The Upside of the Downturn

If there is an upside to the economic downturn, some people think it will be the broader adoption of open source software:

In the last major economic downturn, Linux established itself as a widely-accepted enterprise operating system, benefiting a lively ecosystem of vendors such as Red Hat and Novell. The return of tough economic times puts the open source alternative again front and center, this time with focus on databases and higher-level software applications.

This is an area where governments should also look for cost savings an innovation opportunities but, sadly, it seems that few are. Several years ago, I was involved in an effort to create a software repository for governments, a place where governments could share software components with each other — sort of a Sourceforge for the public sector. This wasn’t an original idea — certainly there are other sites that are similar in focus — and initially there was great enthusiasm behind the idea, with a number of state governments (including the one I worked for) voicing early support.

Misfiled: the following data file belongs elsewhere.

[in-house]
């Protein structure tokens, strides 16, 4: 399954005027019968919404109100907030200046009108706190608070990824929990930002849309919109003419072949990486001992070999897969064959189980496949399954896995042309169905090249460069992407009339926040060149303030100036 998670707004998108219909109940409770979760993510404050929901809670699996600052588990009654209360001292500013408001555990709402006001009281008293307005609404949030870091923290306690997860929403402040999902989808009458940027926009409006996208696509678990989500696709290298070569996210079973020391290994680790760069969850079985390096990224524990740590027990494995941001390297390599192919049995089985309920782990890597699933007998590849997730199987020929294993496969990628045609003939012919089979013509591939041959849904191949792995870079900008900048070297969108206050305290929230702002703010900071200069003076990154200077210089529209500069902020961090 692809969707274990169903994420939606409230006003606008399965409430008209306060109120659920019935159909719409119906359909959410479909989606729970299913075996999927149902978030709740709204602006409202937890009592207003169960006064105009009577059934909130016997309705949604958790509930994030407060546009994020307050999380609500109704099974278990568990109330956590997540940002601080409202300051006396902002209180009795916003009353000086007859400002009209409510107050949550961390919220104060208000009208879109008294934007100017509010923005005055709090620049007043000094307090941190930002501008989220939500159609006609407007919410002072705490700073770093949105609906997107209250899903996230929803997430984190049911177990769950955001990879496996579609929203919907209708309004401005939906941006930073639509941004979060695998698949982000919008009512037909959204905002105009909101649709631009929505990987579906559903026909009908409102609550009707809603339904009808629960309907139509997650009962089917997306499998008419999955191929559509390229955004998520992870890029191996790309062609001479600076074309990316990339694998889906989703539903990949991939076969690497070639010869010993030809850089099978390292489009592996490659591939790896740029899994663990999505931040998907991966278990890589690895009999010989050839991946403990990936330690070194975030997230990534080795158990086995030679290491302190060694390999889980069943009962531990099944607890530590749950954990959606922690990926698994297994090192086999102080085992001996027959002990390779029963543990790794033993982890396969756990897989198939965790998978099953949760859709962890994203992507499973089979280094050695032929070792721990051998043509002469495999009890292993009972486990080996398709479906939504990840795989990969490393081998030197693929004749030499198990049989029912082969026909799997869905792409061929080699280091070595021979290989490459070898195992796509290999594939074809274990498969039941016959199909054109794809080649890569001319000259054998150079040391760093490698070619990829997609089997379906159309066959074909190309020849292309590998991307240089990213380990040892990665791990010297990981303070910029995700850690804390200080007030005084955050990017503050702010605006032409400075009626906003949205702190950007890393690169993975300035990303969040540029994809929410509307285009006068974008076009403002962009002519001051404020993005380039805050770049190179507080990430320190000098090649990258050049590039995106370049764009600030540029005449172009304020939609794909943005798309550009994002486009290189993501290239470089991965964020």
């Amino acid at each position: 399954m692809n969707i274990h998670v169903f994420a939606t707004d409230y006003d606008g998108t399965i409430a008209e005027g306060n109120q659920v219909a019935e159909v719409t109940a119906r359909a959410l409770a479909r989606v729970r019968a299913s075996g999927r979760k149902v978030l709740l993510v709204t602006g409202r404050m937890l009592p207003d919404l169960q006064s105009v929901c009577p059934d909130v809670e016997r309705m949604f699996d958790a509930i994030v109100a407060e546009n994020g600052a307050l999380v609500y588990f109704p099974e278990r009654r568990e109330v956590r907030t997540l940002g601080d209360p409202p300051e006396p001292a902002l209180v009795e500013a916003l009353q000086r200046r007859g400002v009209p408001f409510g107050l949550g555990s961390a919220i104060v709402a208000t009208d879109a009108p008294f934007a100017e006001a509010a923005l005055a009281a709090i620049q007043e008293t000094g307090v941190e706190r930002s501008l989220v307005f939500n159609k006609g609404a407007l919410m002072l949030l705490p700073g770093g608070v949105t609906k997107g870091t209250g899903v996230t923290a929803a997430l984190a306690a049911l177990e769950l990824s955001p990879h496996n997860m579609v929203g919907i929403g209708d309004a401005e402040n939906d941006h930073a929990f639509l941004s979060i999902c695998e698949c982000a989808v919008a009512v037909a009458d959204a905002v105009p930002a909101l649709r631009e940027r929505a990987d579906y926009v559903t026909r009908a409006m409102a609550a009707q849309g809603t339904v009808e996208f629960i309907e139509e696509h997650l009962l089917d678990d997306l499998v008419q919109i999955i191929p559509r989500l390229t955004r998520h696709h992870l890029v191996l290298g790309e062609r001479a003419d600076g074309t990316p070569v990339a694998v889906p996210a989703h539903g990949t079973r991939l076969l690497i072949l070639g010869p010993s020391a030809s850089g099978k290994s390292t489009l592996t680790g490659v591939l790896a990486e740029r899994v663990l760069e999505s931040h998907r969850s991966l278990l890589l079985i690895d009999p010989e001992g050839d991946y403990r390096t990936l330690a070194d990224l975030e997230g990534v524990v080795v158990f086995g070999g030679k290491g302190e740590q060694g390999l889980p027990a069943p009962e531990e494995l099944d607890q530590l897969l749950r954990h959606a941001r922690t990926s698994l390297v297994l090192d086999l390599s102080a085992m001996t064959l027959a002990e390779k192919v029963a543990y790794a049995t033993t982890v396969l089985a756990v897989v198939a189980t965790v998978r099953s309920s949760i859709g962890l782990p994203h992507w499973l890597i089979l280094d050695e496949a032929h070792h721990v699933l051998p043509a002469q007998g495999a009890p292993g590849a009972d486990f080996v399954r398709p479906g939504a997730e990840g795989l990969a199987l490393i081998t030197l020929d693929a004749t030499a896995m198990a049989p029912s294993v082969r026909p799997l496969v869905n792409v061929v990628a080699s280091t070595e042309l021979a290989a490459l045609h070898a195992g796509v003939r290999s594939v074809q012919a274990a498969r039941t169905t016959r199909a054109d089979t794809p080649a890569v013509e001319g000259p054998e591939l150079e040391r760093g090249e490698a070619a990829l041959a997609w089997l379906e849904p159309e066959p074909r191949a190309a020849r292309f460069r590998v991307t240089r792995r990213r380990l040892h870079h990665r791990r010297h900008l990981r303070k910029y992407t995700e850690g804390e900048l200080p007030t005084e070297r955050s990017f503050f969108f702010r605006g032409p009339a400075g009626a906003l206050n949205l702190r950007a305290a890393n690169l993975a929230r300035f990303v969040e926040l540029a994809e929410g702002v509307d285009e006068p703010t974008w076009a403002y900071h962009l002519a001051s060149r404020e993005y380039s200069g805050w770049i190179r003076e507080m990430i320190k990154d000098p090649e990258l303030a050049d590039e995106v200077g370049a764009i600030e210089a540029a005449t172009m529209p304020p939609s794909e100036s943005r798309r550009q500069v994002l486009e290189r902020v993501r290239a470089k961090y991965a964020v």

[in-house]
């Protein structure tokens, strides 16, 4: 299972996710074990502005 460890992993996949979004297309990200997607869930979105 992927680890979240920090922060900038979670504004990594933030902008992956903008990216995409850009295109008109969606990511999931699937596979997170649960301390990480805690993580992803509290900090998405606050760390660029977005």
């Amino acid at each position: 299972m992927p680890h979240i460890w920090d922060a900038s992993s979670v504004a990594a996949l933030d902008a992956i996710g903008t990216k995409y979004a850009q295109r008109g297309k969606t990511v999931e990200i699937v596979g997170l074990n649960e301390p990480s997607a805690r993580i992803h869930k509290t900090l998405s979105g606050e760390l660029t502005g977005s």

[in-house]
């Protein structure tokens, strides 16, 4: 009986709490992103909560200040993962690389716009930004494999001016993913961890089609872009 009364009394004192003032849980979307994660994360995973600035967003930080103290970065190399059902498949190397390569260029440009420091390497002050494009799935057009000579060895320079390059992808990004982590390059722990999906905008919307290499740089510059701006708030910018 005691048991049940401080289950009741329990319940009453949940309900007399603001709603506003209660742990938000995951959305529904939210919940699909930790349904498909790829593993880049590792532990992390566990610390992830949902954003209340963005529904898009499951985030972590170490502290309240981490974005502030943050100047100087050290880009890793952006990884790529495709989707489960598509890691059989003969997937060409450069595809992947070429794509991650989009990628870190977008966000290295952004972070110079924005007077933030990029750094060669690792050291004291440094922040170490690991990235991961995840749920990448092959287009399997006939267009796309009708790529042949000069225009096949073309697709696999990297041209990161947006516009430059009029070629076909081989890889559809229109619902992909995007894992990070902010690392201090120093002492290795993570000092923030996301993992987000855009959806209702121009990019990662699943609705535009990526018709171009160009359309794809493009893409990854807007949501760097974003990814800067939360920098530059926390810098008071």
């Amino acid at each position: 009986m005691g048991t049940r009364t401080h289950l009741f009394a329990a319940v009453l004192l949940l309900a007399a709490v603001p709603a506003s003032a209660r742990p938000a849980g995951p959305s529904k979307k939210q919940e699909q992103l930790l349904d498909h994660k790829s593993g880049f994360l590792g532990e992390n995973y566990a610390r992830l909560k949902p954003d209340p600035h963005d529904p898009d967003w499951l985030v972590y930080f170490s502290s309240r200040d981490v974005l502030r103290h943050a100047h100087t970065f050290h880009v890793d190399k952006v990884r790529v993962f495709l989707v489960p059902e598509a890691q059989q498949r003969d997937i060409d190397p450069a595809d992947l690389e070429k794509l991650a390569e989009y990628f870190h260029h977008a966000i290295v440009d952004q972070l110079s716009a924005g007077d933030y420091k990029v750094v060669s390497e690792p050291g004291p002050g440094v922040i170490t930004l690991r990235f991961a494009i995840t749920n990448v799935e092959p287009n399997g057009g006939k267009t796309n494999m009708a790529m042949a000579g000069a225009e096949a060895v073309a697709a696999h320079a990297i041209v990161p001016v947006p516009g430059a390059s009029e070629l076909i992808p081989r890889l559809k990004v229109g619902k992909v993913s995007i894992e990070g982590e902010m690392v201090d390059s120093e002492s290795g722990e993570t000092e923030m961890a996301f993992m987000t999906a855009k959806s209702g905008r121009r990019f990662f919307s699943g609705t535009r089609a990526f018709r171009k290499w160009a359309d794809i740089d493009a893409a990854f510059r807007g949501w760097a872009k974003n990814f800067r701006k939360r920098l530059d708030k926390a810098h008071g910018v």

Unfortunately because of a complete lack of vision in the IT leadership of my state, the decision was made not to sign on to the Government Open Code Collaborative project as a full member (an outcome that greatly contributed to my decision to leave state government). Even more unfortunate, the entire project seemed to wither and die after the departure of the State of Massachusetts CIO, Peter Quinn.

I still think the idea of a software repository for the public sector is a good idea. Unlike private sector entities, states and local governments — with rare exception — are not in direct competition. (It doesn’t seem likely that the Commonwealth of Pennsylvania will make a play to license the drivers of New York, or that the State of Indiana will try to undercut the State of Maryland’s authority to manage the Chesapeake Bay Watershed.) Governments can share software components in a way that private sector entities can not.

So why aren’t there any thriving public sector software repositories out there? I wish I knew.

Maybe the current economic downturn will focus the attention of governments on the potential of this idea. Here’s hoping…

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